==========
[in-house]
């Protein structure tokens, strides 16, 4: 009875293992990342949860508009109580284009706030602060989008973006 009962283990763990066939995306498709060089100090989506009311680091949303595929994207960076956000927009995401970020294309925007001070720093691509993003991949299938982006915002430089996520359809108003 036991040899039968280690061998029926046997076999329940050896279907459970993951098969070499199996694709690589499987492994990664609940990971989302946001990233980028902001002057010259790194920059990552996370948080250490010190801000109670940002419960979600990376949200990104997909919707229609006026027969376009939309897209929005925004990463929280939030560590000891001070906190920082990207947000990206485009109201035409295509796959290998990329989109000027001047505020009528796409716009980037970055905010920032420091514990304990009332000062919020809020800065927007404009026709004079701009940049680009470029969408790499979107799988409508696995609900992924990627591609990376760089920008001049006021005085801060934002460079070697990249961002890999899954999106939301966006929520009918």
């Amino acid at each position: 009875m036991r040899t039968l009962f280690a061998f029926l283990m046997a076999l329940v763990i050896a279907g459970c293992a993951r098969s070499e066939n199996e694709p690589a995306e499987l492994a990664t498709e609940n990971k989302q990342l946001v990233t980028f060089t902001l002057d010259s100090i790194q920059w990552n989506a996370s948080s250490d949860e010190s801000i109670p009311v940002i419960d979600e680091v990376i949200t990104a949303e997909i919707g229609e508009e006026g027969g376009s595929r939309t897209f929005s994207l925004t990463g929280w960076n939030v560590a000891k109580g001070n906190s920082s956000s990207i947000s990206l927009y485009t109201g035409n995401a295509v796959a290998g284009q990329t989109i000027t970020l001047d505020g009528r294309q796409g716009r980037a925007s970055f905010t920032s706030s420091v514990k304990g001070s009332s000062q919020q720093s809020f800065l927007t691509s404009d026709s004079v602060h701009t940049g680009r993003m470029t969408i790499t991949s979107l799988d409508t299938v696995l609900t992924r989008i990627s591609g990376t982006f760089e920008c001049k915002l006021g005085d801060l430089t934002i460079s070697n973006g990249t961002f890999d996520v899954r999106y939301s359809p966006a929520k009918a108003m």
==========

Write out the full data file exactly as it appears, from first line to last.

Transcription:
[in-house]
């Protein structure tokens, strides 16, 4: 009875293992990342949860508009109580284009706030602060989008973006 009962283990763990066939995306498709060089100090989506009311680091949303595929994207960076956000927009995401970020294309925007001070720093691509993003991949299938982006915002430089996520359809108003 036991040899039968280690061998029926046997076999329940050896279907459970993951098969070499199996694709690589499987492994990664609940990971989302946001990233980028902001002057010259790194920059990552996370948080250490010190801000109670940002419960979600990376949200990104997909919707229609006026027969376009939309897209929005925004990463929280939030560590000891001070906190920082990207947000990206485009109201035409295509796959290998990329989109000027001047505020009528796409716009980037970055905010920032420091514990304990009332000062919020809020800065927007404009026709004079701009940049680009470029969408790499979107799988409508696995609900992924990627591609990376760089920008001049006021005085801060934002460079070697990249961002890999899954999106939301966006929520009918």
């Amino acid at each position: 009875m036991r040899t039968l009962f280690a061998f029926l283990m046997a076999l329940v763990i050896a279907g459970c293992a993951r098969s070499e066939n199996e694709p690589a995306e499987l492994a990664t498709e609940n990971k989302q990342l946001v990233t980028f060089t902001l002057d010259s100090i790194q920059w990552n989506a996370s948080s250490d949860e010190s801000i109670p009311v940002i419960d979600e680091v990376i949200t990104a949303e997909i919707g229609e508009e006026g027969g376009s595929r939309t897209f929005s994207l925004t990463g929280w960076n939030v560590a000891k109580g001070n906190s920082s956000s990207i947000s990206l927009y485009t109201g035409n995401a295509v796959a290998g284009q990329t989109i000027t970020l001047d505020g009528r294309q796409g716009r980037a925007s970055f905010t920032s706030s420091v514990k304990g001070s009332s000062q919020q720093s809020f800065l927007t691509s404009d026709s004079v602060h701009t940049g680009r993003m470029t969408i790499t991949s979107l799988d409508t299938v696995l609900t992924r989008i990627s591609g990376t982006f760089e920008c001049k915002l006021g005085d801060l430089t934002i460079s070697n973006g990249t961002f890999d996520v899954r999106y939301s359809p966006a929520k009918a108003m």